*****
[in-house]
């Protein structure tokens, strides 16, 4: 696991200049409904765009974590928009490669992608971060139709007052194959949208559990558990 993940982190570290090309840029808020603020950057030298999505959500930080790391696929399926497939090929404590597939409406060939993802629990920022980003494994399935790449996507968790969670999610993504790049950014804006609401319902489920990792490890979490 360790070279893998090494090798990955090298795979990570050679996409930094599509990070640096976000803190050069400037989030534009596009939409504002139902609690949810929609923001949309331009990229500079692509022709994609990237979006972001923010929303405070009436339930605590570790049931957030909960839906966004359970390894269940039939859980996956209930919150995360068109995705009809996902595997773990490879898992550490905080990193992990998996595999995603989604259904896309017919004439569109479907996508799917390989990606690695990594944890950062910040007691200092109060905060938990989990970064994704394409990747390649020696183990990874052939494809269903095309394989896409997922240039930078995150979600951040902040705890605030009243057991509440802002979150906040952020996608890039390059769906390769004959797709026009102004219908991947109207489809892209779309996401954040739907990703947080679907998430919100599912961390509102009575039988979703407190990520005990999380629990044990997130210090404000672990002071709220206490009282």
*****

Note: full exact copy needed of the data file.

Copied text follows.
[in-house]
């Protein structure tokens, strides 16, 4: 696991200049409904765009974590928009490669992608971060139709007052194959949208559990558990 993940982190570290090309840029808020603020950057030298999505959500930080790391696929399926497939090929404590597939409406060939993802629990920022980003494994399935790449996507968790969670999610993504790049950014804006609401319902489920990792490890979490 360790070279893998090494090798990955090298795979990570050679996409930094599509990070640096976000803190050069400037989030534009596009939409504002139902609690949810929609923001949309331009990229500079692509022709994609990237979006972001923010929303405070009436339930605590570790049931957030909960839906966004359970390894269940039939859980996956209930919150995360068109995705009809996902595997773990490879898992550490905080990193992990998996595999995603989604259904896309017919004439569109479907996508799917390989990606690695990594944890950062910040007691200092109060905060938990989990970064994704394409990747390649020696183990990874052939494809269903095309394989896409997922240039930078995150979600951040902040705890605030009243057991509440802002979150906040952020996608890039390059769906390769004959797709026009102004219908991947109207489809892209779309996401954040739907990703947080679907998430919100599912961390509102009575039988979703407190990520005990999380629990044990997130210090404000672990002071709220206490009282």